18 August 2006

Tanzania fotos



I am back in Cape Town for three more weeks now and I have finally got the Tanzania fotos online. See them from here. If the slideshow gives you trouble as it was giving to me just then just see the frontpage.

11 August 2006

When anywhere, they do what the Romans (and other Europeans) do

If you are sitting next to people from the same country as you are, are you supposed to talk with them just because of that? I was sitting here on a computer last night and a Finnish couple was on the next one. I was thinking that never in a million years would I talk to them if we were in Finland so why should I just because we are half the world away. I think it is things like that, that our national identity is consisted of. But it was nice to see other Finnish people traveling outside of the usual comfort zone. I suppose I could have bigged them up for that.

The place where I am staying now seems to be found by quite a few Scandinavians. Well actually it is just one massive group of Swedish and Danish young people. They look very Scandinavian, which is not much of a surprise, with their beach gear and fashion which is reaching rest of the world probably around next summer. Finnish couple looked nothing like them so I have a reason to assume that there is a difference. I doubt that the difference would be that big somewhere in the Mediterranean though.

Last night having a supper, I was sitting in a next table to this crew and once they were paying the bill, an unfortunate event took place. There was some trouble with the prices and I have not got the foggiest idea who was right and who was wrong but I was quite embarrassed by the Danish girl in her early twenties who started to raise her voice to a local person probably twice her age. I know the culture we are dealing with in the north and I testify that it is lacking respect to the elders or to anyone one for that matter and I am probably as guilty of that as anyone, but here it is a culture, that one must respect people who are older, and evidently last night we were here, not in the northern parts of a different continent.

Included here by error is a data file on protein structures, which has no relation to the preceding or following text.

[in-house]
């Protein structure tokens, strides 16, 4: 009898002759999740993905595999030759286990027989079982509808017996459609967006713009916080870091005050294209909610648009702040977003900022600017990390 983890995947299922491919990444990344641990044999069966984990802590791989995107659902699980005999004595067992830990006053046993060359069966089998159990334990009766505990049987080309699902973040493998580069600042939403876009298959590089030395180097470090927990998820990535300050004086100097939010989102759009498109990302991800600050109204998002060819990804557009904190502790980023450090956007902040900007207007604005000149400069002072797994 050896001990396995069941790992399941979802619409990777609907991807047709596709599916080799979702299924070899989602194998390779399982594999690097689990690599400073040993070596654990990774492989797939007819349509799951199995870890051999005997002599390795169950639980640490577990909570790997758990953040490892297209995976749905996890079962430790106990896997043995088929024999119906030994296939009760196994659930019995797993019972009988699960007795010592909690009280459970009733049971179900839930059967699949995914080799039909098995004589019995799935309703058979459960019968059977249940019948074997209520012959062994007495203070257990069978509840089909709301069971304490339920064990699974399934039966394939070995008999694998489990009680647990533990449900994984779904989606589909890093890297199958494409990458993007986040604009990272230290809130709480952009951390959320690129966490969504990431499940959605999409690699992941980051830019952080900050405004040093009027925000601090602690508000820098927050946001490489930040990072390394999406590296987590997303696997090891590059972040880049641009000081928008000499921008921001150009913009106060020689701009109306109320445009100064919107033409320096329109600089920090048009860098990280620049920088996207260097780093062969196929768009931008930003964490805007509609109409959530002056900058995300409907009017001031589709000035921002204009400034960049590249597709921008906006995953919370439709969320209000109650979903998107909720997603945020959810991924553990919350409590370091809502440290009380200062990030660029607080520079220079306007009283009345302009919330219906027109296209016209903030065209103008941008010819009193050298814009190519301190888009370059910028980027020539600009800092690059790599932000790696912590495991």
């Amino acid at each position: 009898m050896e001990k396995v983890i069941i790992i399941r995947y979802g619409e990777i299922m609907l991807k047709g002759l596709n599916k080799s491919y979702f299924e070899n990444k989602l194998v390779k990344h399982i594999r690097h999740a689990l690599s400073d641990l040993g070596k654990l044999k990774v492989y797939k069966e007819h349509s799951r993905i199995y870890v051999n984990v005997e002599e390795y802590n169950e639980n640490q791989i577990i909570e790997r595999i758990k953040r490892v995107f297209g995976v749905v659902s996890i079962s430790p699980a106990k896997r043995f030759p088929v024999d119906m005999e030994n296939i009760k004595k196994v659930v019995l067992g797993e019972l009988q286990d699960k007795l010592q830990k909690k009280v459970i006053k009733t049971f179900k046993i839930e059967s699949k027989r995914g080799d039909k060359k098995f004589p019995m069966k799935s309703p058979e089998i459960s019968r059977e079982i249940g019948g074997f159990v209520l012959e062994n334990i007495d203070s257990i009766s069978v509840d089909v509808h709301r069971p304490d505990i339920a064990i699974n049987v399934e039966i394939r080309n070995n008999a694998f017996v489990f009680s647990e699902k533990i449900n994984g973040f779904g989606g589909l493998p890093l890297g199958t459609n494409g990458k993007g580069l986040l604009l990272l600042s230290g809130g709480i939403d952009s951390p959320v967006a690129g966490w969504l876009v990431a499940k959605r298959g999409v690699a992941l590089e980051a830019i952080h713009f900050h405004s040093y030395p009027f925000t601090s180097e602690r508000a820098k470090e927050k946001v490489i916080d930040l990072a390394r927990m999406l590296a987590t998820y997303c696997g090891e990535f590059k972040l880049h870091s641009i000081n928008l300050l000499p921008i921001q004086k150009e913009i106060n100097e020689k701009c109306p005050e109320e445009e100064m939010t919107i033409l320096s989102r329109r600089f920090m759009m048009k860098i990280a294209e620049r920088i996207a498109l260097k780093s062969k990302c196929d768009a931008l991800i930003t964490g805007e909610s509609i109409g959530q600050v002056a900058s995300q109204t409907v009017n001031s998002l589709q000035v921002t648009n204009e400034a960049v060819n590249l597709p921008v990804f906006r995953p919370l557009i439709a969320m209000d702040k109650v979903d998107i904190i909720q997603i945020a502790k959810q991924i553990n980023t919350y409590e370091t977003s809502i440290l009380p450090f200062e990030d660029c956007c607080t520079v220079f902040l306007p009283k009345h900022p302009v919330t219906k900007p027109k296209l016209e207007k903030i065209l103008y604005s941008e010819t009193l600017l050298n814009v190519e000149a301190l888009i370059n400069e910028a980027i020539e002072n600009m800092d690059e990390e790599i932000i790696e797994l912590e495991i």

It is sad because I have seen enough European people traveling in different places and they often go to their destinations as some sort of an elite class of owners whose wishes must be followed or otherwise they will take their money somewhere else. The starting point has always been that we know more, our system is better and there is very little, if anything, that can be learned from locals. I am not talking about everyone, not even a majority, and possibly it is more the tourists than travelers who do this but you cannot expect to buy someone’s dignity with your Euros, Dollars or Pounds. The fact that people are poorer here does not give you a right to make them compete over your money. All of this can be put into just a one word, respect.

What is so ironic about this all is that most of the time it is the same people who then demand respect from the immigrants, travelers and foreign students when they come to our shores and are personally offended if their customs are not adopted. Strange bunch of people, us so called Europeans, aren’t we.

9 August 2006

Tanzania today

Walking around Dar es Salaam is constantly interrupted by people who want to talk with me. That is one of the best things while traveling as it gives me a chance to learn about the reality in the city. For the past few days I have been talking with an artist called Simba (means lion in Swahili) from whom I bought few paintings few days ago. Today we were having a long chat about lot of things including traveling; he was just going to Algeria and coming from Mozambique and the unavoidable topic of global politics. In my case most of the conversations start with people, without exaggerating every second on the street, noticing my tattoo which is in Swahili and then commenting it. I am getting super-props for it and I am taking them with open arms. I actually never realised that it is so visible but it appears that only the people so far have not necessarily understood it.

I also finally bought myself a battery, just an old fashioned one for my walkman radio and I have been listening to the radio for the whole of today. Some really cool stations like for example Radio One, which is playing a lot of Bongo Flavor, a Tanzanian Hip Hip in Swahili. Radio Free Africa did not impress me with anything else except a really cool name. The first and last song I heard from them was Shakira. Can someone please tell me where do I need to go in the world so I do not have to hear her music? I would like to give this station another go, but I feel that the risks are really high.